Further, it was observed that the argument that in the resolution plan itself there can be provision to move against personal guarantor is a fallacy. In order to move against personal guarantors, the financial creditors need to take recourse to appropriate proceedings, i.e., the previous law governing the same and now the notified Part III of the Code. In the SBI case, the Supreme court only specified those previous laws which are ‘Presidency Towns Insolvency Act, 1909’, ‘the Provincial Insolvency Act, 1920’ and ‘Recovery of Debts Due to Banks and Financial Institutions Act, 1993’. Thus, what is necessary is that the appropriate recourse has to be adopted by the financial creditors and not that the properties of guarantors could be simply included in the resolution plan and disposed of.

Inclusion of properties in the IM is a statutory duty of resolution professionals.

The NCLAT clarified that it is the foremost step in any CIRP that the interim resolution professionals have to collect all information relating to the finances, assets and operations of the corporate debtor as mandated under section 18 of the Code. This helps in determining the financial position of the corporate debtor. Further, regulation 36 of the CIRP Regulations provides that the details such as of the assets and liabilities of the corporate debtor are to be included in IM. Along with that, the details of the guarantees given to secure the debt, including specifying which of the guarantors is a related party, has to be included in IM in terms of clause (f) of regulation 36 of the CRIP Regulations. However, in casu, such personal properties of the promoters and suspended directors of the corporate debtor were neither included in IM nor did they get valued. Thereby, the resolution professionals failed to oblige their statutory duty by allowing the direct inclusion of those properties in the resolution plan so as to transfer the same.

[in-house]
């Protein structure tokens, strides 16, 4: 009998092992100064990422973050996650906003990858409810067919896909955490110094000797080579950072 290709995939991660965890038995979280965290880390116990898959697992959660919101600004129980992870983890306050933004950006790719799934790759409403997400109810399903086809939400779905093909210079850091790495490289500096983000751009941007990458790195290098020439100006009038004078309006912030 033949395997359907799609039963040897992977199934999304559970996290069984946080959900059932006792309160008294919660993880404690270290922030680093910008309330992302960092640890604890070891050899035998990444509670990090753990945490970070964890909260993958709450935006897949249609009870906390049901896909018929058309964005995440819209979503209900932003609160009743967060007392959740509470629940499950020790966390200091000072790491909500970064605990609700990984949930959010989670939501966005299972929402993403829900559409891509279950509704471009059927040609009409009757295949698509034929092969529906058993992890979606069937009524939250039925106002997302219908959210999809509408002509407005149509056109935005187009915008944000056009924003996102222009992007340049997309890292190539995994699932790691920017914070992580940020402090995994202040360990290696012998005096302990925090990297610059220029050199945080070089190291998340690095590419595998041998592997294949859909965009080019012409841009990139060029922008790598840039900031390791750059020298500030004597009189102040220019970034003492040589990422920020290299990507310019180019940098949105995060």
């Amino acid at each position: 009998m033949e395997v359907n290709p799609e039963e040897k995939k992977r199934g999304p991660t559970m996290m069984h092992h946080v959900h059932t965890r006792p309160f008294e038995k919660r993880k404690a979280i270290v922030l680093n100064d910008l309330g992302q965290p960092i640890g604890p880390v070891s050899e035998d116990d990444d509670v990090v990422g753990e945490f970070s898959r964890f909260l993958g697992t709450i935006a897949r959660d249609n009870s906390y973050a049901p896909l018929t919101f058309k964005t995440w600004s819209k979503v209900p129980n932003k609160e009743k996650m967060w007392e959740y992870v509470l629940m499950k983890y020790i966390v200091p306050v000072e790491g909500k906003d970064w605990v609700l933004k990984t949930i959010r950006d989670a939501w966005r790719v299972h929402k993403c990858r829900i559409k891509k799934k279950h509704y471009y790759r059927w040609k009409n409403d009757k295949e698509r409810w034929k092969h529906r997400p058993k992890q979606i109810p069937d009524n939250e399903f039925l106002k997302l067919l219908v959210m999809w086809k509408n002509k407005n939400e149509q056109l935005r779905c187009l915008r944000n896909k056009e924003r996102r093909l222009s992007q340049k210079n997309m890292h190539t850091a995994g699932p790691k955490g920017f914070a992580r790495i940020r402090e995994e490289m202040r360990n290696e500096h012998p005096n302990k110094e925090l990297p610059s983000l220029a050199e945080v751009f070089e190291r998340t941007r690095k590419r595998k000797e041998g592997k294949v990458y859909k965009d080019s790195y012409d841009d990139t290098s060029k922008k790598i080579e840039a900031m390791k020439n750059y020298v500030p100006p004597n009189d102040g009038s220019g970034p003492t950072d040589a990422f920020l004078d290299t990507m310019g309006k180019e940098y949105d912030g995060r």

Critical Analysis of the Decision

No short-cut, but recourse to proper mechanism as laid down by the law.

The judgment clarified the position that a CIRP initiated against corporate debtor is simply against that of the properties of the corporate debtor. The assets of the corporate debtors and those of the personal guarantors are different. Hence, what a financial creditor needs to do is to take proper recourse to the appropriate authority to initiate proceedings against personal guarantors as specified above. Thus, the property of personal guarantors cannot be dealt through a CIRP of the corporate debtor.

The liability of personal guarantor: pre and post enforcement of Part III of the Code 

This judgment has further added to the principle laid down by the Supreme Court in Lalit Kumar Jain vs. Union of India, where the Court upheld the validity of the Centre’s notification dated 15 November 2019 which enforced Part III of the Code. As noted by the NCLAT, all the cases arose before the enforcement of Part III of the Code are governed by different laws, whereas Part III of the Code provides for a uniform adjudicating authority. The same was highlighted in Lalit Kumar by the Supreme Court.     

Obligations of resolution professionals and IM

The Insolvency and Bankruptcy Board of India in its report ‘Insolvency Professional: A Key to Resolution Information Brochure’ specifies a code of conduct for resolution professionals, which include integrity, objectivity, independence and impartiality. While observing such principles, they must adhere to the statutory and moral norms. In the present case, where the personal properties of guarantors were not included in IM and were directly consumed in the resolution plan, it clearly indicates the failure on part of resolution professionals to discharge their statutory duty.


This ruling of the NCLAT shed some light on the recourse which is available with financial creditors when it comes to proceeding against personal guarantors of the corporate debtor. It has also put a hold on a practice where financial creditors can collusively try to erase the difference between the property owned by the corporate debtor and personal guarantor. However, now that Part III of the Code is brought into life, it is definitely expected to curb such practice, as it laid down a uniform procedure to adjudicate insolvency in a common forum.  

Akansha Uboveja